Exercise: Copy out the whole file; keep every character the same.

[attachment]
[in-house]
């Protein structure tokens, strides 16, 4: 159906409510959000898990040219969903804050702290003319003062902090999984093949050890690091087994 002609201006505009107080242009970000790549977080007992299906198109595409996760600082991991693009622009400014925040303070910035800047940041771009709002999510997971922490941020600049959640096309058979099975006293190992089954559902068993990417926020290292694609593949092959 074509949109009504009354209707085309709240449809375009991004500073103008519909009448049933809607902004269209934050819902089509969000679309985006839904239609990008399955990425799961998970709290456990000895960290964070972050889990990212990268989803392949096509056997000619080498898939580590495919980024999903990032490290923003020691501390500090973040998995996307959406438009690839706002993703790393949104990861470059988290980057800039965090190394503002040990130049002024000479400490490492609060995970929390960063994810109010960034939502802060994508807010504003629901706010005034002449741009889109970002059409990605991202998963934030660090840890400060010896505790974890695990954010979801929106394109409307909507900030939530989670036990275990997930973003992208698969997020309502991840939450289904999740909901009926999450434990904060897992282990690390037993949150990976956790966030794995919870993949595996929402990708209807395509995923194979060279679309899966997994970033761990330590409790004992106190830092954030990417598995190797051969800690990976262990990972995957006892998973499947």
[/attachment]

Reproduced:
[in-house]
């Protein structure tokens, strides 16, 4: 159906409510959000898990040219969903804050702290003319003062902090999984093949050890690091087994 002609201006505009107080242009970000790549977080007992299906198109595409996760600082991991693009622009400014925040303070910035800047940041771009709002999510997971922490941020600049959640096309058979099975006293190992089954559902068993990417926020290292694609593949092959 074509949109009504009354209707085309709240449809375009991004500073103008519909009448049933809607902004269209934050819902089509969000679309985006839904239609990008399955990425799961998970709290456990000895960290964070972050889990990212990268989803392949096509056997000619080498898939580590495919980024999903990032490290923003020691501390500090973040998995996307959406438009690839706002993703790393949104990861470059988290980057800039965090190394503002040990130049002024000479400490490492609060995970929390960063994810109010960034939502802060994508807010504003629901706010005034002449741009889109970002059409990605991202998963934030660090840890400060010896505790974890695990954010979801929106394109409307909507900030939530989670036990275990997930973003992208698969997020309502991840939450289904999740909901009926999450434990904060897992282990690390037993949150990976956790966030794995919870993949595996929402990708209807395509995923194979060279679309899966997994970033761990330590409790004992106190830092954030990417598995190797051969800690990976262990990972995957006892998973499947």